The Southwestern Historical Quarterly, Volume 17, July 1913 - April, 1914 Page: 23
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The Louisiana-Texas Frontier
two decades before 1803 scattered settlements and army posts on
the eastern bank of the Mississippi had afforded to a few adven-
turous American settlers and traders a base from which to press
forward into Louisiana and Texas. Now others were ready to
carry these settlements and posts into Louisiana itself and from
this new base to extend their operations still further within the
Interior Provinces and even to threaten the Mexican Viceroyalty.
While the Americans were initiating this important work of ex-
pansion, the Spaniards were exerting every effort to restrict this
movement within the smallest possible limits. Thus they desired
to render Louisiana, in the language of Jefferson, "only a string
of land west of the Mississippi"-provided it were necessary to al-
low them any holding whatever in that region-while the Ameri-
cans strove to push its boundaries to the Bravo and the Rockies.
But the Spaniards were not more united in their policy of re-
striction than were the Americans in pushing their claims to the
The Marques de Casa Yrujo, the Spanish minister to the
United States, did not regard the cession of Louisiana to the
United States as an unmixed evil. The consequent spread of popu-
lation from the east of the Mississippi to the west of that river
would weaken the American Union. Spain had only to fear greater
facilities for contraband trading, but such practices by the new
possessors of Louisiana might be checked or absolutely prohibited
if his nation had the power to make reprisals from the Floridas.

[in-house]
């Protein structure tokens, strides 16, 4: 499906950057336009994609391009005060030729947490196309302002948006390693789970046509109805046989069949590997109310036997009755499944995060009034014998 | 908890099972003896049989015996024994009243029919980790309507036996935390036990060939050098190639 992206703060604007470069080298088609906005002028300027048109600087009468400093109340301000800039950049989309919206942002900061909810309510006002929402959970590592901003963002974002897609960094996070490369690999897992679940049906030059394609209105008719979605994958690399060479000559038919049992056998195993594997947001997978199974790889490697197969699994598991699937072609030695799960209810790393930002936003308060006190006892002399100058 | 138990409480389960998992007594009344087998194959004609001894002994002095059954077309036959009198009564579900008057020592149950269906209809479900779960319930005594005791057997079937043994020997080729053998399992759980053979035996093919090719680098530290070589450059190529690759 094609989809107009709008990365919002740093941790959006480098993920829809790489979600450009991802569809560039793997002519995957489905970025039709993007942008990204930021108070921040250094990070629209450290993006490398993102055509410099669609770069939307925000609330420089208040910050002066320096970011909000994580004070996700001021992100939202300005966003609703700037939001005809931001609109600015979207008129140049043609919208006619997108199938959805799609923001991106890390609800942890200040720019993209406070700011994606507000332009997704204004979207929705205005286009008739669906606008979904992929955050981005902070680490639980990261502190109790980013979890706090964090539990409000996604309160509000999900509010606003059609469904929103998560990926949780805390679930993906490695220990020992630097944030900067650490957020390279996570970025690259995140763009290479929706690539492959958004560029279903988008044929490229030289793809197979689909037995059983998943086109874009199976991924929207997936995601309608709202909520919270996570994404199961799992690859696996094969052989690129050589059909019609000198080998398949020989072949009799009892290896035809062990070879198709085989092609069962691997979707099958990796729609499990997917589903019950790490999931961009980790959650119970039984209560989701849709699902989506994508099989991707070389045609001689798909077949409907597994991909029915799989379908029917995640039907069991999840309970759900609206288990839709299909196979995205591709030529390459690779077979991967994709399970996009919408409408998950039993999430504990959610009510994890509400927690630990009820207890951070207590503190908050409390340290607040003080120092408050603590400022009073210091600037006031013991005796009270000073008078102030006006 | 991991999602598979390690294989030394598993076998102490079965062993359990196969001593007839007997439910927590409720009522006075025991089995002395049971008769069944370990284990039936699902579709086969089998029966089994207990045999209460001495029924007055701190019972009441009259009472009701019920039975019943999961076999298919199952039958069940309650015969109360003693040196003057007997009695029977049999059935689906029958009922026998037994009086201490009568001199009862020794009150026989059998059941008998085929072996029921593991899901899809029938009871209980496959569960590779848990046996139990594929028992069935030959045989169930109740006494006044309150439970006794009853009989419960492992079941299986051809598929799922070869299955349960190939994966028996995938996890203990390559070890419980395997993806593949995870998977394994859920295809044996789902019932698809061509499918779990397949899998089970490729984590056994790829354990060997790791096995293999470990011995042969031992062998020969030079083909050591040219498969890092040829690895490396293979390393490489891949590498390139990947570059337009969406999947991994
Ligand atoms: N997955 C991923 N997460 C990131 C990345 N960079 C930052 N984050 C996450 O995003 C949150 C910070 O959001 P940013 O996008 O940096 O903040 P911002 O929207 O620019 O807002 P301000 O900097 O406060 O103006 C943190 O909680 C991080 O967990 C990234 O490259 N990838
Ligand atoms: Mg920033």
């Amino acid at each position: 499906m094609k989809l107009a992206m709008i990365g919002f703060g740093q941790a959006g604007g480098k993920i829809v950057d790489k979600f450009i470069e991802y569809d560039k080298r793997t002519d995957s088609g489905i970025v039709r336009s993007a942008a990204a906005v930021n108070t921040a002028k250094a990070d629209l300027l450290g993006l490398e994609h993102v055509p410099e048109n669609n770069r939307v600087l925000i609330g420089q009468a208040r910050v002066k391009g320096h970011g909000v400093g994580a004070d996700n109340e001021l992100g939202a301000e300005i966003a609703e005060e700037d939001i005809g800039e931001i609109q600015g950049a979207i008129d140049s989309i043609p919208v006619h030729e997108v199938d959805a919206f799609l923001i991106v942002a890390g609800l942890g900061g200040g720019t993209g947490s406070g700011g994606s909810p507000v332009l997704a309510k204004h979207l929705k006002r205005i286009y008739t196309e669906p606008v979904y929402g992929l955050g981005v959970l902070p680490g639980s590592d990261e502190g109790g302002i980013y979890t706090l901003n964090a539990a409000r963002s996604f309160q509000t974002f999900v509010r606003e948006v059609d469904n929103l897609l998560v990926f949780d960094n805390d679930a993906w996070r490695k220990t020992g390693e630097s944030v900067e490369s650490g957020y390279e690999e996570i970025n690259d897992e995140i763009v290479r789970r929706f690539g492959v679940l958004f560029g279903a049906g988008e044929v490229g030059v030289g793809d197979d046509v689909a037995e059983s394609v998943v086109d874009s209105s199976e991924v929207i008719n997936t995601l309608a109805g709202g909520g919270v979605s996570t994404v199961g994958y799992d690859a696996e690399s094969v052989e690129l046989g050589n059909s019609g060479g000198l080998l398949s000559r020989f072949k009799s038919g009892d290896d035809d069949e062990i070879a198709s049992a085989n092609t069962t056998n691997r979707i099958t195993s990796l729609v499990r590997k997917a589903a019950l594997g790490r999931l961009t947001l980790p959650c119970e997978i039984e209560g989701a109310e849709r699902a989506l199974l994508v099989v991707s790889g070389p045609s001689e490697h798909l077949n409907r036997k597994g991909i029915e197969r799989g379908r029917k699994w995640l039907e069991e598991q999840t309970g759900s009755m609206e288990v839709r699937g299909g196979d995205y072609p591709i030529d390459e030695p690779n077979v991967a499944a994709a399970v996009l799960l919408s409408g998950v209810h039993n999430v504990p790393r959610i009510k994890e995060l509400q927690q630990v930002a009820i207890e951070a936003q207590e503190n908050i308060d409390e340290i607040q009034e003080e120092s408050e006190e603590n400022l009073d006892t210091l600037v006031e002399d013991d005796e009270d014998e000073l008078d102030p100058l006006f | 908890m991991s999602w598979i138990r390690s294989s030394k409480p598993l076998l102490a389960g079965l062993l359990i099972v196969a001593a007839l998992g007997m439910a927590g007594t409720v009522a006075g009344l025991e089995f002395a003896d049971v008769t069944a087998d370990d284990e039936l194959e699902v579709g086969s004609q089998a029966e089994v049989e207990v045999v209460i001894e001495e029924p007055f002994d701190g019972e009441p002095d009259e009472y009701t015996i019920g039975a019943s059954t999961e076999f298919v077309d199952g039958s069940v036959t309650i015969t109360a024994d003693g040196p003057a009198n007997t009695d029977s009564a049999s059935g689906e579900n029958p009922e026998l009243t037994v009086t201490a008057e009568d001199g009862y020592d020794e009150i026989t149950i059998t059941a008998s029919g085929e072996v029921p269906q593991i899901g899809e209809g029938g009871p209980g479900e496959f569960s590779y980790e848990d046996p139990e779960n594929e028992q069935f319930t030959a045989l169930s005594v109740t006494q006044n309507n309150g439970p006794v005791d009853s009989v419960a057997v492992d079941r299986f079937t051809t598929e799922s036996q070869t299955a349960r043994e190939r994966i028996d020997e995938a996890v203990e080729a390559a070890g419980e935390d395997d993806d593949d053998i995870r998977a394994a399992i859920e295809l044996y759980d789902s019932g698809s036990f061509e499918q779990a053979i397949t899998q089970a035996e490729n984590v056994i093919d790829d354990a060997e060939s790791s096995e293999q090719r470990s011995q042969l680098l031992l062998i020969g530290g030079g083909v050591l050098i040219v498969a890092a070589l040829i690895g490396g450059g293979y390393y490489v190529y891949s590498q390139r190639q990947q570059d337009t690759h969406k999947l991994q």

Thus East and West Florida, and particularly the latter, might
serve as outposts for New Spain.' On the other hand, Governor
Manuel Salcedo, at New Orleans, believed that great disadvantages
to Spain would follow, if the Americans continued to- hold the right
(he calls it "left") bank of the Mississippi; and the only way to
prevent this would be for Spain to relinquish both the Floridas in
return for the cession of the other region.2 The Marques de Casa
Calvo, with whom he was temporarily associated, agreed with him
in his belief that "the dyke . . . to restrain the sweep" of
American immigration must be erected on the banks of the Mis-
'Casa Yrujo to Cevallos, August 3, 1803. Robertson, Louisiana, II,
2Salcedo to Caballero, December 13, 1803. Ibid., 148.
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Texas State Historical Association. The Southwestern Historical Quarterly, Volume 17, July 1913 - April, 1914, periodical, 1914; Austin, Texas. (texashistory.unt.edu/ark:/67531/metapth101061/m1/27/: accessed July 21, 2017), University of North Texas Libraries, The Portal to Texas History, texashistory.unt.edu; crediting Texas State Historical Association.